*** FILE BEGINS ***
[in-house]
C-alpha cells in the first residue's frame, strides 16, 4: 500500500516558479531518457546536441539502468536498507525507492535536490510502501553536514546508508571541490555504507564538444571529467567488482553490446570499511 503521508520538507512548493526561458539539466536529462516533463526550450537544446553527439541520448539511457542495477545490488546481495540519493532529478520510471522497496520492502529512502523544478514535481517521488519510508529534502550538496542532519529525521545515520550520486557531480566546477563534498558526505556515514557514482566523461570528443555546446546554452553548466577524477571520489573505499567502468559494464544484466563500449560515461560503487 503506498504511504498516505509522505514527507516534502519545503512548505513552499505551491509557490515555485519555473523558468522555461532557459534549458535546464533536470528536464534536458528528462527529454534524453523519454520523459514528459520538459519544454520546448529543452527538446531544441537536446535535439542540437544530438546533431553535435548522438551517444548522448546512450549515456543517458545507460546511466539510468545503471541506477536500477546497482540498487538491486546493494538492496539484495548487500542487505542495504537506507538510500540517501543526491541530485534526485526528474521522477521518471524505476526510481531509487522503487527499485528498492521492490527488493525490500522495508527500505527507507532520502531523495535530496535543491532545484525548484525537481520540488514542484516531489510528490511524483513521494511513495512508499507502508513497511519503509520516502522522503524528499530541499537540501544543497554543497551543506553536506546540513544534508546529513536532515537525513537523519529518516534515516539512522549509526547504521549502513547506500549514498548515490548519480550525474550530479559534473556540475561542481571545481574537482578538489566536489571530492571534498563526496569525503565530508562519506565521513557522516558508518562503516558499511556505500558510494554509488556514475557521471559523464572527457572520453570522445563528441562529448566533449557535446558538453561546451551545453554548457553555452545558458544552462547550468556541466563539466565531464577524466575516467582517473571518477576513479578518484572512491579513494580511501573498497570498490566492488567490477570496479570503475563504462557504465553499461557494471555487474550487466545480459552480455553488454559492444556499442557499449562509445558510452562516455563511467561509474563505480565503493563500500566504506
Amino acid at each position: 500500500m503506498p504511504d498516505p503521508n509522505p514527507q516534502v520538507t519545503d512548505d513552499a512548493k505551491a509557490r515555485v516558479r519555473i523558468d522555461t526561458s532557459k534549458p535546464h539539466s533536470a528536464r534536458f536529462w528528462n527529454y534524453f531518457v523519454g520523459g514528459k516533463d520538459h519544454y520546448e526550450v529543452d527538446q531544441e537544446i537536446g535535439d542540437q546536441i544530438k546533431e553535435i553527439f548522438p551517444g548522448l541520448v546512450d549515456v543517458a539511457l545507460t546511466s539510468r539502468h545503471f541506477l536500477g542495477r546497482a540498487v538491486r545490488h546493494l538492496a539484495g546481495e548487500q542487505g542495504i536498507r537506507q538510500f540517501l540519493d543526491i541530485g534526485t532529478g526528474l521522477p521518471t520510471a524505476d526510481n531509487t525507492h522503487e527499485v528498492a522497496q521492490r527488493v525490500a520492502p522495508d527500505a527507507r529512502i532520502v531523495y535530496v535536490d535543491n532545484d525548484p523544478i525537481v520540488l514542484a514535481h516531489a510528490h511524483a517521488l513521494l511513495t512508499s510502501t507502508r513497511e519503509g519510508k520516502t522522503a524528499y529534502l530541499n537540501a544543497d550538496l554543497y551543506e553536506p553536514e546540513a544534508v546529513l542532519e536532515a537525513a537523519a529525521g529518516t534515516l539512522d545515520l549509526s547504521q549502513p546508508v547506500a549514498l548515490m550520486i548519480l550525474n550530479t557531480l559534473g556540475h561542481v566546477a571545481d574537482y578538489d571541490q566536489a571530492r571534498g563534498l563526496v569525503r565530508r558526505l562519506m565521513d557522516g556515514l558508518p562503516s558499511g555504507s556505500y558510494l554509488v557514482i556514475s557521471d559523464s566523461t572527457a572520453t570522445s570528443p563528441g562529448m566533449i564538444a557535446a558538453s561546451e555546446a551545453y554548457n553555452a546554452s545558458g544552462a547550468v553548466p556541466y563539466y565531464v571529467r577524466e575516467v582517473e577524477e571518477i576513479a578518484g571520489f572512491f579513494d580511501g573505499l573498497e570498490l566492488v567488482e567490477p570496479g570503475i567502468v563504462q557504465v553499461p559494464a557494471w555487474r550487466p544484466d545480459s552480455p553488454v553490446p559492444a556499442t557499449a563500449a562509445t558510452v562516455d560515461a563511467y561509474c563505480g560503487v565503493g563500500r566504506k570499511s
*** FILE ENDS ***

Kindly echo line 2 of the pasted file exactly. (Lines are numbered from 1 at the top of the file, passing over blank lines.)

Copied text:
C-alpha cells in the first residue's frame, strides 16, 4: 500500500516558479531518457546536441539502468536498507525507492535536490510502501553536514546508508571541490555504507564538444571529467567488482553490446570499511 503521508520538507512548493526561458539539466536529462516533463526550450537544446553527439541520448539511457542495477545490488546481495540519493532529478520510471522497496520492502529512502523544478514535481517521488519510508529534502550538496542532519529525521545515520550520486557531480566546477563534498558526505556515514557514482566523461570528443555546446546554452553548466577524477571520489573505499567502468559494464544484466563500449560515461560503487 503506498504511504498516505509522505514527507516534502519545503512548505513552499505551491509557490515555485519555473523558468522555461532557459534549458535546464533536470528536464534536458528528462527529454534524453523519454520523459514528459520538459519544454520546448529543452527538446531544441537536446535535439542540437544530438546533431553535435548522438551517444548522448546512450549515456543517458545507460546511466539510468545503471541506477536500477546497482540498487538491486546493494538492496539484495548487500542487505542495504537506507538510500540517501543526491541530485534526485526528474521522477521518471524505476526510481531509487522503487527499485528498492521492490527488493525490500522495508527500505527507507532520502531523495535530496535543491532545484525548484525537481520540488514542484516531489510528490511524483513521494511513495512508499507502508513497511519503509520516502522522503524528499530541499537540501544543497554543497551543506553536506546540513544534508546529513536532515537525513537523519529518516534515516539512522549509526547504521549502513547506500549514498548515490548519480550525474550530479559534473556540475561542481571545481574537482578538489566536489571530492571534498563526496569525503565530508562519506565521513557522516558508518562503516558499511556505500558510494554509488556514475557521471559523464572527457572520453570522445563528441562529448566533449557535446558538453561546451551545453554548457553555452545558458544552462547550468556541466563539466565531464577524466575516467582517473571518477576513479578518484572512491579513494580511501573498497570498490566492488567490477570496479570503475563504462557504465553499461557494471555487474550487466545480459552480455553488454559492444556499442557499449562509445558510452562516455563511467561509474563505480565503493563500500566504506